At best, water from his garden hose only travels 3 to 4 feet.
“I like a lot of water when I wash my car. There’s not a lot of water pressure in the showers, the sinks,” Browning said.
Since the Manassas Park development was built about 10 years ago, it has suffered from water pressure problems. Water pressure is also low in a few sections of Blooms Crossing.
Showers are a trickle. Garden hoses at full force only spray water a few feet.
The area, which is on a hill, is about the same height as the nearby water tower in Blooms Crossing.
“It would be nice if they fixed this thing,” Browning said.
William Weakley, Manassas Park’s director of public works, says the water pressure in Belmont Station meets the 32 pounds per square inch required in city code. And yet water pressure in other parts of Virginia is usually higher.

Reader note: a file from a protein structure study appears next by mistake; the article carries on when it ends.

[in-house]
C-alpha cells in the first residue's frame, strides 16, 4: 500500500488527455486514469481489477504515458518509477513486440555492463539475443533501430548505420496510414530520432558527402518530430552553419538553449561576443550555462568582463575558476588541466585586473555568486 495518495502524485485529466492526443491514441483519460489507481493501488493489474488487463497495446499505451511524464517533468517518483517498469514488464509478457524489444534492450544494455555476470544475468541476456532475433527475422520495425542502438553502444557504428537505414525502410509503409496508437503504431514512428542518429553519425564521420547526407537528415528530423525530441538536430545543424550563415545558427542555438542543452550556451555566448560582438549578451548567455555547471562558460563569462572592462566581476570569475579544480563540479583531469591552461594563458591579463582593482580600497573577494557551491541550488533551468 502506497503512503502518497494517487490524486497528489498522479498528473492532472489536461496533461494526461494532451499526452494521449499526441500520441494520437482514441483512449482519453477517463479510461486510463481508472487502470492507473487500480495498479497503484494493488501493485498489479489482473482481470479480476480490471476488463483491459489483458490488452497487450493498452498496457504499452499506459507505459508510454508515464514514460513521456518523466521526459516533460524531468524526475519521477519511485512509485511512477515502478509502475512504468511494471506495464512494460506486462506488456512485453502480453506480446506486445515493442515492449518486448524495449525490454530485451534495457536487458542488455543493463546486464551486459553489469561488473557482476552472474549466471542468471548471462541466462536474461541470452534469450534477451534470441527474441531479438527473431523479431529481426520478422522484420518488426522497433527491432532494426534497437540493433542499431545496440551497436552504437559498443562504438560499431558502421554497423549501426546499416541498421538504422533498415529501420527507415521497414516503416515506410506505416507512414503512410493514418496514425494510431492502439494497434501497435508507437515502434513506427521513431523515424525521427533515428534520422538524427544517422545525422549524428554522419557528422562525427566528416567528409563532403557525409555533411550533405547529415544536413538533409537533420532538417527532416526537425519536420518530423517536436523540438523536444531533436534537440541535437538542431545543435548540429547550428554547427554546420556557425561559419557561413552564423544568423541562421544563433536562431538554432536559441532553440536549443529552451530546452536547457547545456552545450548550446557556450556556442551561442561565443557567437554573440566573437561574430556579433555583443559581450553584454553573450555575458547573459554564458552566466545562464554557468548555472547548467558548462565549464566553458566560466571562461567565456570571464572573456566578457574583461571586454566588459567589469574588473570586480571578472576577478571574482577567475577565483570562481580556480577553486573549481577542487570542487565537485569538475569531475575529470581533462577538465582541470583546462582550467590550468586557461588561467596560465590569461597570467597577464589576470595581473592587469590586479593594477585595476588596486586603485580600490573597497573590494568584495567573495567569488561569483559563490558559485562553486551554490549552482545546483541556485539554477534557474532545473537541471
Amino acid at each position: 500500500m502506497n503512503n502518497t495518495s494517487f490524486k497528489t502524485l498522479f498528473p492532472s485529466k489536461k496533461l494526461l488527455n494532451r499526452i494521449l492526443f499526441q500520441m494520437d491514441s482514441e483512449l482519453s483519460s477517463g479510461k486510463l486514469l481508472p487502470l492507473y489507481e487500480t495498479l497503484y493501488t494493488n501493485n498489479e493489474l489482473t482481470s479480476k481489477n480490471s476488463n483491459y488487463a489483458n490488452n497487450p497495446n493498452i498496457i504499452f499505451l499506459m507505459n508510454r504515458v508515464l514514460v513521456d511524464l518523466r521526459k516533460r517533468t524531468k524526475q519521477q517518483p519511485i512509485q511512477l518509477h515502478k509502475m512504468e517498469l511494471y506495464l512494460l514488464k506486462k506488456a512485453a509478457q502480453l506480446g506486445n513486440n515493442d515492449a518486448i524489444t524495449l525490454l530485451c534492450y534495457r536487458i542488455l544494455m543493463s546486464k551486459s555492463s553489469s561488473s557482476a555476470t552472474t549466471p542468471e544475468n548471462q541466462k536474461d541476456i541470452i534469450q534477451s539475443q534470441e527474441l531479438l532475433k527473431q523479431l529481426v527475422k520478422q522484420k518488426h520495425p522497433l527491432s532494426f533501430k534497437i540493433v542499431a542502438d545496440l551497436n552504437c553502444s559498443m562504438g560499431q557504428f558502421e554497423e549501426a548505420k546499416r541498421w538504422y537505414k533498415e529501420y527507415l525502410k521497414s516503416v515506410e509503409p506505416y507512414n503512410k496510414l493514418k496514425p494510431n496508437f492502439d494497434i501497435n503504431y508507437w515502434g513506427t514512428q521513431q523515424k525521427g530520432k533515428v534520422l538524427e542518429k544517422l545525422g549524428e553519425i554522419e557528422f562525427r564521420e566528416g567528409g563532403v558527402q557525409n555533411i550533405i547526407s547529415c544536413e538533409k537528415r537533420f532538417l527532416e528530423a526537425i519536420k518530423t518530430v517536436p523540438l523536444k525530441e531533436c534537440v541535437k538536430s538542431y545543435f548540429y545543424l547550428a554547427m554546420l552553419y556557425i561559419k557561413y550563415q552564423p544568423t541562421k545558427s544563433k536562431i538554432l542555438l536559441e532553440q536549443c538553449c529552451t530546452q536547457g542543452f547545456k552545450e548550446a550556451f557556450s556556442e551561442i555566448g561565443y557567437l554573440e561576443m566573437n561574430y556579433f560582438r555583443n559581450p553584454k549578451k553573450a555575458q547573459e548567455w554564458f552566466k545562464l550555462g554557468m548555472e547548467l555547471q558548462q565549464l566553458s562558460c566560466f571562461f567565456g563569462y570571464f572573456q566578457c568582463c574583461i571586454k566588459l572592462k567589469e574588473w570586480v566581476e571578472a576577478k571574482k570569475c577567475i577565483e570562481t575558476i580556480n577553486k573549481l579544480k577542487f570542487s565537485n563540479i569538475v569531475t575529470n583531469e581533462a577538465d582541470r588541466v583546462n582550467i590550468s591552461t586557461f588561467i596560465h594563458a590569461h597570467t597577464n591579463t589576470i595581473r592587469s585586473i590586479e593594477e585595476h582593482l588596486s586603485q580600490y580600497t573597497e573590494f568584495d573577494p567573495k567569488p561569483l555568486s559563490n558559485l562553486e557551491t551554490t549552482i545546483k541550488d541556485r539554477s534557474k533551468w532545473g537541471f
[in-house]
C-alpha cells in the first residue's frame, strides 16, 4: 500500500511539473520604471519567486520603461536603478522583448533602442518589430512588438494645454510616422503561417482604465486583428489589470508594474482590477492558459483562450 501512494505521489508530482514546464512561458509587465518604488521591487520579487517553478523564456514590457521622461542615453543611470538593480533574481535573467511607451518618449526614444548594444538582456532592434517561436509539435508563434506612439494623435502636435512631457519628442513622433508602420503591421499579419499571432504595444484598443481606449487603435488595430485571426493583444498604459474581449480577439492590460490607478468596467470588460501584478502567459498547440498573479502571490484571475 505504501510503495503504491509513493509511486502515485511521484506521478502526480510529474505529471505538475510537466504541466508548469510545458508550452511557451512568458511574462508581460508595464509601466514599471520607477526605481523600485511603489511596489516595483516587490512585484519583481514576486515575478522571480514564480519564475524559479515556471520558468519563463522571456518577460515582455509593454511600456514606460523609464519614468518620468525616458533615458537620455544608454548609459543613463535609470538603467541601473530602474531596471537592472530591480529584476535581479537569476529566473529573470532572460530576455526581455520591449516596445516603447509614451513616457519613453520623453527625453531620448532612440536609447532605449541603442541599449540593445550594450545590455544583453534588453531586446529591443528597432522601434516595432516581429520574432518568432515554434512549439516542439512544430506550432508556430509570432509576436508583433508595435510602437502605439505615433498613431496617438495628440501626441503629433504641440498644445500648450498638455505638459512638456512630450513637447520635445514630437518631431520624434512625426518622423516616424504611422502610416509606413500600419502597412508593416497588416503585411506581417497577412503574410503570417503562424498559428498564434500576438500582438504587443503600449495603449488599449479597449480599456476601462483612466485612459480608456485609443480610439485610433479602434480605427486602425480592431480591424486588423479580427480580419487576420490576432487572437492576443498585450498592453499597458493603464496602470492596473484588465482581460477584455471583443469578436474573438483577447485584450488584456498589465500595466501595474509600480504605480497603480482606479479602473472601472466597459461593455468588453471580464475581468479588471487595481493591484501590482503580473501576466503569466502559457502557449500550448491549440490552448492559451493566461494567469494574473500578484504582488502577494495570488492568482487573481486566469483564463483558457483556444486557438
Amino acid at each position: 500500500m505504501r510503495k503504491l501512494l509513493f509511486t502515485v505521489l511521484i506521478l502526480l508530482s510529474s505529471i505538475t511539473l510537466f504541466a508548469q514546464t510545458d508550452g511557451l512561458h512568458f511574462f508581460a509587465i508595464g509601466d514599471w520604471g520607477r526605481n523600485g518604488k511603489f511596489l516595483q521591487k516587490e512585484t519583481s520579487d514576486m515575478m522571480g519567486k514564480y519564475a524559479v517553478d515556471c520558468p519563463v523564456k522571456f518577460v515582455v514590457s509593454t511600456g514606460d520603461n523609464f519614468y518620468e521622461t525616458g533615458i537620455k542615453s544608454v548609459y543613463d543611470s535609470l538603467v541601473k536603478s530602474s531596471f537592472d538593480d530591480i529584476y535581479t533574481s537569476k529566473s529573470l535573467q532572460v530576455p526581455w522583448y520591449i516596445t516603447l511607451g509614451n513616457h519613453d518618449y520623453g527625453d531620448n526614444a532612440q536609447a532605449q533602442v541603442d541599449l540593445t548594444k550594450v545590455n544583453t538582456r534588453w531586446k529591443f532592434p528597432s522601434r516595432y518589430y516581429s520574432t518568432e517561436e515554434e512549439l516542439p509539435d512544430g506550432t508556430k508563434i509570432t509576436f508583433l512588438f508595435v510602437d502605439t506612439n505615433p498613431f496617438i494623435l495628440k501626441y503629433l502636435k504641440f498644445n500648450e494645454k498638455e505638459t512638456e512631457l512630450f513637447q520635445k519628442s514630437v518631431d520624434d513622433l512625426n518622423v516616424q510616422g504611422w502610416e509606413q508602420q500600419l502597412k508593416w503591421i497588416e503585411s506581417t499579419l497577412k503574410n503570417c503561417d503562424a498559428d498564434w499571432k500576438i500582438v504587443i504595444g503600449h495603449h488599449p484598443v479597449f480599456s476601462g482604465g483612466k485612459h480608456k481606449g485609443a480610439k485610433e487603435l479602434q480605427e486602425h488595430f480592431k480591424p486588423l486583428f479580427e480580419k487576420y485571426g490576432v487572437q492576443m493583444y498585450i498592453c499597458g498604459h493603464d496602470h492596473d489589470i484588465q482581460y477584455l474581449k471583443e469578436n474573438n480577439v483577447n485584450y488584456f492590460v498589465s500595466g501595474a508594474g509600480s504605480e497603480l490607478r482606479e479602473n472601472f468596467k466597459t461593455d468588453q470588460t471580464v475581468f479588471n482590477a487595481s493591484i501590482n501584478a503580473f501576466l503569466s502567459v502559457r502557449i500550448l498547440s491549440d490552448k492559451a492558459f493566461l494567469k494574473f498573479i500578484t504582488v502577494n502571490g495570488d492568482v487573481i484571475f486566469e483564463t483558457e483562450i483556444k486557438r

“I’m sure there are parts of the city where people would like higher pressure and they are used to it,” Weakley said.
Manassas Park plans to install a water pump at the Blooms Crossing tower by early next year.
The city has already set aside the $500,000 it needs for the pump, but is waiting for results from a regional water study.
“Hopefully, it’ll be out in the next couple of months,” Weakley said.
Manassas Park, Manassas and Prince William County are hoping to coordinate their systems better by conducting a joint study.
“By doing this together, we can see if one of the jurisdictions might not only be able to improve itself but help its neighbors as well,” said Jim Johnston, Manassas’ superintendent of water and sewer.
Weakley says Manassas Park is waiting for the results of the study, due in a few months, before making a major change to the city’s water system.
Meanwhile, Tim Jones, a Belmont Station resident, continues to wrestle with the trickle of water coming from his shower and kitchen sink.
“When I moved in, a former resident told me that I was going to hate the water pressure,” he said.